Second, truth is real. Truth is tangible. It is not subjective or something that is decided by majority opinion. Rev. Rodney Buchanan, a retire Methodist Pastor once wrote that “water is wet, rocks are hard, and grass is green. We could take a vote and agree that rocks are wet, water is dry, and grass is red, but that would not change the nature of rocks, water, and grass. Truth is not only real, it is knowable.” The Bible says that, “you will know the truth, and the truth will set you free” (John 8:32). So we can know the truth, and when we know it, it brings freedom into our lives.

It is important to know that truth is real, because without it we cannot live in the real world. If truth is not real then the world is not real, and we find ourselves living in a world of illusion where we delude ourselves and each other.

Abraham Lincoln had a favorite riddle he used to put to his colleagues. It went like this: “If a man were to call the tail of a dog a leg, how many legs would the dog have?” “Five,” was the usual reply.

“Wrong,” Lincoln would say with a homely smile. “The dog still has four legs. Calling the tail a leg doesn’t make it one.”  How many times do we delude ourselves or do the media create an illusion by repeating something over and over again as if it were the truth? Just because we say it’s so, doesn’t make it real or the truth.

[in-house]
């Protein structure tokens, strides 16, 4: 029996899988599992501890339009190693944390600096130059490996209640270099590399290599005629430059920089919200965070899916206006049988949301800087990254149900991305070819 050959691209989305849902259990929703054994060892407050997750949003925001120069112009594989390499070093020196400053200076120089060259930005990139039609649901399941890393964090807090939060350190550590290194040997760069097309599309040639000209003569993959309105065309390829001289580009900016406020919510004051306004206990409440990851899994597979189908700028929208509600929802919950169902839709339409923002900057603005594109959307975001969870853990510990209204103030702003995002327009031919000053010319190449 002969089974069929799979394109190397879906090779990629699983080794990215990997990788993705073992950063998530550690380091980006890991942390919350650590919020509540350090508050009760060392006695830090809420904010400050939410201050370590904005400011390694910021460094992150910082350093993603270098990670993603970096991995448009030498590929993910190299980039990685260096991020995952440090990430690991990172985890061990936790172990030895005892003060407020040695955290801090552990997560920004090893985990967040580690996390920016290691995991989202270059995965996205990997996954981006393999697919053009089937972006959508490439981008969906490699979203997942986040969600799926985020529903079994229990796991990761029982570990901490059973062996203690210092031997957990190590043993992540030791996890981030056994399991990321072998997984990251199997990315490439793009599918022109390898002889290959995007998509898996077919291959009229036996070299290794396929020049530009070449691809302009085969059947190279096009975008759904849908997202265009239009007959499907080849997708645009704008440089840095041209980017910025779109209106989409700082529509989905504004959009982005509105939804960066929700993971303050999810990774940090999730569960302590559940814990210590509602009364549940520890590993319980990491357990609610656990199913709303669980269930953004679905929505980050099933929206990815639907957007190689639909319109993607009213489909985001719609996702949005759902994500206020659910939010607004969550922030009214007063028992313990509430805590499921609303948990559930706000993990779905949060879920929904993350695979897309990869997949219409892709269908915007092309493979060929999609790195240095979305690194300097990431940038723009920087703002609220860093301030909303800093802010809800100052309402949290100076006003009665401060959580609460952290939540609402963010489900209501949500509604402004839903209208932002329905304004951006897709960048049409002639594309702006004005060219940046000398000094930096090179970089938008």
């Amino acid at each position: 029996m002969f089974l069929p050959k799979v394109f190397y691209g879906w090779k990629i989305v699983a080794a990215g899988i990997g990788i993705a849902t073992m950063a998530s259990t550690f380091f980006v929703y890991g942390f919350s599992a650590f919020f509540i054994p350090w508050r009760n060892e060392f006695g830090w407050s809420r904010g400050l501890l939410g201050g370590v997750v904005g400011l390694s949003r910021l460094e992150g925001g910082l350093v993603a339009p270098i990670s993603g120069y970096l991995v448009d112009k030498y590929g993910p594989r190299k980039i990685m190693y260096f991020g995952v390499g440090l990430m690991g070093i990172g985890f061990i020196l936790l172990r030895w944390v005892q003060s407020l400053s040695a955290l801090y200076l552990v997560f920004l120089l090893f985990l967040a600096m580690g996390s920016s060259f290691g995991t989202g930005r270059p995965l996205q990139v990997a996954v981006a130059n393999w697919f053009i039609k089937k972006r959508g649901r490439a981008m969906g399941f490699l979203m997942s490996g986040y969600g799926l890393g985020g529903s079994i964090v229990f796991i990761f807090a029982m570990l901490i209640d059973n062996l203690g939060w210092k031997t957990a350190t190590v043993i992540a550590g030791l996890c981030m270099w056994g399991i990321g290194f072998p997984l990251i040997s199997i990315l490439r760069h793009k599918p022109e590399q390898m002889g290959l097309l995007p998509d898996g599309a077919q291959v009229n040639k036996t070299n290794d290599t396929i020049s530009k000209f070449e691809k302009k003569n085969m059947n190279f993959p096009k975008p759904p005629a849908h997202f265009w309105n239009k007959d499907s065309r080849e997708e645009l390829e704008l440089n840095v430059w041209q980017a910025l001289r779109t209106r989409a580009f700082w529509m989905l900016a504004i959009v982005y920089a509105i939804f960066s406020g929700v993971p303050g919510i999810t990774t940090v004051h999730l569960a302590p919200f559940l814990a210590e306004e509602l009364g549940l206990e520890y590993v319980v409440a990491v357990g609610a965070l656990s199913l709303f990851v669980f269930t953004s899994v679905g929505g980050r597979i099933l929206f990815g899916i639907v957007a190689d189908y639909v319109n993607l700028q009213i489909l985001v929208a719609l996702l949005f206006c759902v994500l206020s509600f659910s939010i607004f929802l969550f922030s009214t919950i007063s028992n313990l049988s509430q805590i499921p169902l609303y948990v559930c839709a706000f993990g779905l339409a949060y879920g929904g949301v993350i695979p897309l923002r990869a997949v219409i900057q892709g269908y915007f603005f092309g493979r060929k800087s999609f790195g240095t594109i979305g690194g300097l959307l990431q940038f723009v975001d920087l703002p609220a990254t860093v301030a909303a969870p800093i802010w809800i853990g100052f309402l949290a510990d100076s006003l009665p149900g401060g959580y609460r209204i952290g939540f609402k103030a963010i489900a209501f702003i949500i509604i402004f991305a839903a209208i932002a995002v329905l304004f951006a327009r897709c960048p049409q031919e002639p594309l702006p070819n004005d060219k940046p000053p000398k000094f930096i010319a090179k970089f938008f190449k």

Buchanan continues, “We have a real God who sent a real Savior, into a real world, to save real sinners, from real sin, that they might experience real forgiveness, in order to live real life, and inherit a real heaven. No other religion except Christianity makes exactly these same claims. That is why one religion is right and the others are wrong. They cannot all be right, because they contradict each other. If there is a real God, he wants us to know the real truth. If he wants us to know the real truth, he must have provided a way for us to know the truth.” And he did. He gave us a book. He came in person.

Third, truth is eternal. Truth is as absolute as God himself. Truth did not originate in man. Truth originates in God. Truth existed before the world began. It is transcendent and unchangeable. God does not just tell us truth or reveal truth, but God is truth. God is love. God is holy. God is righteous. An understanding of all these things comes with an understanding of God.